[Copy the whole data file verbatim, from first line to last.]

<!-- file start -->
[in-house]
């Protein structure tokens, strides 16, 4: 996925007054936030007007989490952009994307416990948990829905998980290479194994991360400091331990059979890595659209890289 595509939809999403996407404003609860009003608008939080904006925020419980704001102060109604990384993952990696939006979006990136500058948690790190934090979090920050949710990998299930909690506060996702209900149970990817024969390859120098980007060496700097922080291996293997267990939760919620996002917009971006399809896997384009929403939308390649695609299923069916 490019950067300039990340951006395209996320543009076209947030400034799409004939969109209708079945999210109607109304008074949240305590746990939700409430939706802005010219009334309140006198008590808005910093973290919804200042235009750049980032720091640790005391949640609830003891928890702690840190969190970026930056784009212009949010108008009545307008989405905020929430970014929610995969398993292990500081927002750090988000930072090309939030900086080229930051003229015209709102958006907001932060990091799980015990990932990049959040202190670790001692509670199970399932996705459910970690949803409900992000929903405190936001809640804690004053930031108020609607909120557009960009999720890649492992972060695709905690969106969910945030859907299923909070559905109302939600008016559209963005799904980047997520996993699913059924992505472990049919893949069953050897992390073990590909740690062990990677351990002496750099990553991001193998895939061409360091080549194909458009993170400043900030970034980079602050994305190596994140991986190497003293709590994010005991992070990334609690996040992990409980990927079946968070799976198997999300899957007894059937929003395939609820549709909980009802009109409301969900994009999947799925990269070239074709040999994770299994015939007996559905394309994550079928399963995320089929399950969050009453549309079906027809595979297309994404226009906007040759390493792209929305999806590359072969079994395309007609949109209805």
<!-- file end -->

[in-house]
């Protein structure tokens, strides 16, 4: 996925007054936030007007989490952009994307416990948990829905998980290479194994991360400091331990059979890595659209890289 595509939809999403996407404003609860009003608008939080904006925020419980704001102060109604990384993952990696939006979006990136500058948690790190934090979090920050949710990998299930909690506060996702209900149970990817024969390859120098980007060496700097922080291996293997267990939760919620996002917009971006399809896997384009929403939308390649695609299923069916 490019950067300039990340951006395209996320543009076209947030400034799409004939969109209708079945999210109607109304008074949240305590746990939700409430939706802005010219009334309140006198008590808005910093973290919804200042235009750049980032720091640790005391949640609830003891928890702690840190969190970026930056784009212009949010108008009545307008989405905020929430970014929610995969398993292990500081927002750090988000930072090309939030900086080229930051003229015209709102958006907001932060990091799980015990990932990049959040202190670790001692509670199970399932996705459910970690949803409900992000929903405190936001809640804690004053930031108020609607909120557009960009999720890649492992972060695709905690969106969910945030859907299923909070559905109302939600008016559209963005799904980047997520996993699913059924992505472990049919893949069953050897992390073990590909740690062990990677351990002496750099990553991001193998895939061409360091080549194909458009993170400043900030970034980079602050994305190596994140991986190497003293709590994010005991992070990334609690996040992990409980990927079946968070799976198997999300899957007894059937929003395939609820549709909980009802009109409301969900994009999947799925990269070239074709040999994770299994015939007996559905394309994550079928399963995320089929399950969050009453549309079906027809595979297309994404226009906007040759390493792209929305999806590359072969079994395309007609949109209805």